The various units and departments at the University have a multitude of types of documents and data. To the extent particular documents or data types are not explicitly addressed within this policy, each business unit or department should classify its data by considering the potential for harm to individuals or the University in the event of unintended disclosure, modification, or loss. The Departmental Security Administrator may assist with the classification process and coordinate with the BU Information Security Team to achieve consistency across the University. When classifying data, each department should weigh the risk created by an unintended disclosure, modification or loss against the need to encourage open discussion, improve efficiency and further the University’s goals of the creation and dissemination of knowledge. Departments should be particularly mindful to protect sensitive personal information, such as Social Security Numbers, drivers’ license numbers and financial account numbers, disclosure of which may create the risk of identity theft.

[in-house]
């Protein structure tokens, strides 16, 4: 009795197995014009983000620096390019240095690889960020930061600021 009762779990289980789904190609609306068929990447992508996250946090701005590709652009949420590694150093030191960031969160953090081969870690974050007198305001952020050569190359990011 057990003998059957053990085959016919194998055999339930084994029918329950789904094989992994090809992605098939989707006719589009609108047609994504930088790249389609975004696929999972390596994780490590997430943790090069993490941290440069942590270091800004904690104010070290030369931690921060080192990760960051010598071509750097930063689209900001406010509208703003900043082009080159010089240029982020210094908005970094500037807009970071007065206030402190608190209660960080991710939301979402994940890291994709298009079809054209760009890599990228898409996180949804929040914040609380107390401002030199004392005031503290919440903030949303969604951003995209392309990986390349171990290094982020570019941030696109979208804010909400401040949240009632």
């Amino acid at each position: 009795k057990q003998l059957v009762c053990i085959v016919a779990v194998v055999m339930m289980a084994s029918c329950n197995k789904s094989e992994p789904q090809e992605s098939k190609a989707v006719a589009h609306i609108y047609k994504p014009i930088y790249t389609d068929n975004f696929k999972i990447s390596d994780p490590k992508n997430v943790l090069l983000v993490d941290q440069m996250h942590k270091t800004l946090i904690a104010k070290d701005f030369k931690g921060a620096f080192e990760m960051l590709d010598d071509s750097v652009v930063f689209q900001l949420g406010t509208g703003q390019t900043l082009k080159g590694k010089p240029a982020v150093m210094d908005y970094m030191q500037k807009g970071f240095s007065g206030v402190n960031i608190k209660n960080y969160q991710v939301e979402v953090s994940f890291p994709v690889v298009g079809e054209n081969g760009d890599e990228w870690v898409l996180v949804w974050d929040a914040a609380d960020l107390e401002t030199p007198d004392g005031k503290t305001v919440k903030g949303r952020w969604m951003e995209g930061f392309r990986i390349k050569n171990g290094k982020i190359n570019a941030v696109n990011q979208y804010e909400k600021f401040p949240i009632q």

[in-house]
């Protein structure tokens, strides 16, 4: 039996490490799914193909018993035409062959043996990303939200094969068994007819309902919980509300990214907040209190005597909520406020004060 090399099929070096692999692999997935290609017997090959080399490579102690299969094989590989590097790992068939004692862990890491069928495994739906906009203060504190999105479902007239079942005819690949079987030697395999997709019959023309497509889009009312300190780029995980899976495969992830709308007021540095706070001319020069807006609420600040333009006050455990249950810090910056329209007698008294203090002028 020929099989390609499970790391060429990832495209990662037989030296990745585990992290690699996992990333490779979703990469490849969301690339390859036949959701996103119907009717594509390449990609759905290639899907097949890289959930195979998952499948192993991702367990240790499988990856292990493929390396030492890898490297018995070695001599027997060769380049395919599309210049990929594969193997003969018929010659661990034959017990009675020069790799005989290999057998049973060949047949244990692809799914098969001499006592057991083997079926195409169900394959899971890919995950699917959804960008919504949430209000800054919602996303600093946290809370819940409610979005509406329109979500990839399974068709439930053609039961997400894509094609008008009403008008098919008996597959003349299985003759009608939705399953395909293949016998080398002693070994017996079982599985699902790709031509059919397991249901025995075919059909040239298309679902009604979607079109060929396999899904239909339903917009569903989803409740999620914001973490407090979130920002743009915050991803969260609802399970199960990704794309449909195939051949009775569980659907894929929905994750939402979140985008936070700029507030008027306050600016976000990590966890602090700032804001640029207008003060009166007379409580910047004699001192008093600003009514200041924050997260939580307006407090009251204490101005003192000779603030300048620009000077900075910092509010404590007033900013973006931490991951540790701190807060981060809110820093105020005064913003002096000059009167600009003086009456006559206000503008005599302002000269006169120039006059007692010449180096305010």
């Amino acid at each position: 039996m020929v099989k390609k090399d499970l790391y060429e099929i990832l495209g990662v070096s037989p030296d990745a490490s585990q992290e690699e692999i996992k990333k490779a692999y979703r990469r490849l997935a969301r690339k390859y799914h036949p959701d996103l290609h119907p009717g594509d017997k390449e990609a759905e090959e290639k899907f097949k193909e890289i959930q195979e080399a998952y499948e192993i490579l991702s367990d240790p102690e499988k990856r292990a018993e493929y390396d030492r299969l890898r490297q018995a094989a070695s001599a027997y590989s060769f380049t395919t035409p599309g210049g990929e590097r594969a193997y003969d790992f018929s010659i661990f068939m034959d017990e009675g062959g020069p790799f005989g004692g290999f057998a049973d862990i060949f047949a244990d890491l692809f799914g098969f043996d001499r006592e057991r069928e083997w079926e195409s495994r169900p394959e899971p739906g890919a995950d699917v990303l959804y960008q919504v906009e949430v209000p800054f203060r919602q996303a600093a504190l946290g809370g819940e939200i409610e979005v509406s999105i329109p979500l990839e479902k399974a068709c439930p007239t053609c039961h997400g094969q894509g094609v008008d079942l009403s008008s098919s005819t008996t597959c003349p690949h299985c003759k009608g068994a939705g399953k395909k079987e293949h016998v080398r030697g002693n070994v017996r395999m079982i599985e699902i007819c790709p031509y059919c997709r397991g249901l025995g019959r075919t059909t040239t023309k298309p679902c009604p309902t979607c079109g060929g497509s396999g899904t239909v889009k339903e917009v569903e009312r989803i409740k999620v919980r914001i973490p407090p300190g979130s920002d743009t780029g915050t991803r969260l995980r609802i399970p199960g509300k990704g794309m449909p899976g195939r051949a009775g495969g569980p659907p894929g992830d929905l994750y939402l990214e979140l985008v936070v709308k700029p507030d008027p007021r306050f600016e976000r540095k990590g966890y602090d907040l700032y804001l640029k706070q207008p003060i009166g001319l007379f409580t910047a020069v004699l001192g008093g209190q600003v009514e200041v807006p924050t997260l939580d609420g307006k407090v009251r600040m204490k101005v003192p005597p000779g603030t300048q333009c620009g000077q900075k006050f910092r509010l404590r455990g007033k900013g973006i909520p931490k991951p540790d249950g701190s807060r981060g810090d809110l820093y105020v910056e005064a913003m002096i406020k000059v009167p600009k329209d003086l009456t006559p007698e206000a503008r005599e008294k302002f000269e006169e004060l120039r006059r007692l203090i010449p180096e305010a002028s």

Some information could be classified differently at different times. For example, information that was once considered to be Confidential data may become Public data once it has been appropriately disclosed. Everyone with access to University Data should exercise good judgment in handling sensitive information and seek guidance from management as needed.


This classification scheme is to be applied to all University Data, both physical and electronic, throughout Boston University. No data item is too small to be classified.